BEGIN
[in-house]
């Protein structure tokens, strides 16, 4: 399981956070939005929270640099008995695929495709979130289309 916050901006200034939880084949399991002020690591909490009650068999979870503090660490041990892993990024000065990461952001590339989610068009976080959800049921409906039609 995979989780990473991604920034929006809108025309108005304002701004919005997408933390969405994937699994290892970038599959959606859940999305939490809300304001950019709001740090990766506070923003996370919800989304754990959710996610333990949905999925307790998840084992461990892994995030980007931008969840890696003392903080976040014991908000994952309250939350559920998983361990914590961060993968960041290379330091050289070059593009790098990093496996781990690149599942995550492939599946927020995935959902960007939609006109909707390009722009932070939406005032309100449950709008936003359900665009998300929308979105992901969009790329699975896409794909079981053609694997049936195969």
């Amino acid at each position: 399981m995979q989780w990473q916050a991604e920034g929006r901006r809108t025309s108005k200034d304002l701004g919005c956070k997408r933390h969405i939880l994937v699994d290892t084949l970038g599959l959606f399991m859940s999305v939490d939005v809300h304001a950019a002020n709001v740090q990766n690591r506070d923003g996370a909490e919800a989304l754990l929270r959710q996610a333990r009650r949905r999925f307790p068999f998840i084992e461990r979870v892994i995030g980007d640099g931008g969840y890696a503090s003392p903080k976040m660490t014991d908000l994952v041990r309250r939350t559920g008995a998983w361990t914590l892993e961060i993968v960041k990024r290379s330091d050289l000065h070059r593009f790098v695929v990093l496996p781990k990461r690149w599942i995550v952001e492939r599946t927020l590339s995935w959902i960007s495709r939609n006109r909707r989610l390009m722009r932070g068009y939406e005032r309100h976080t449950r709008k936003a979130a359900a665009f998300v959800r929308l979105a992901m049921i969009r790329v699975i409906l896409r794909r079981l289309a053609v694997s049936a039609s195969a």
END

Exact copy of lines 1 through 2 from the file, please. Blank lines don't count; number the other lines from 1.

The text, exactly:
[in-house]
């Protein structure tokens, strides 16, 4: 399981956070939005929270640099008995695929495709979130289309 916050901006200034939880084949399991002020690591909490009650068999979870503090660490041990892993990024000065990461952001590339989610068009976080959800049921409906039609 995979989780990473991604920034929006809108025309108005304002701004919005997408933390969405994937699994290892970038599959959606859940999305939490809300304001950019709001740090990766506070923003996370919800989304754990959710996610333990949905999925307790998840084992461990892994995030980007931008969840890696003392903080976040014991908000994952309250939350559920998983361990914590961060993968960041290379330091050289070059593009790098990093496996781990690149599942995550492939599946927020995935959902960007939609006109909707390009722009932070939406005032309100449950709008936003359900665009998300929308979105992901969009790329699975896409794909079981053609694997049936195969």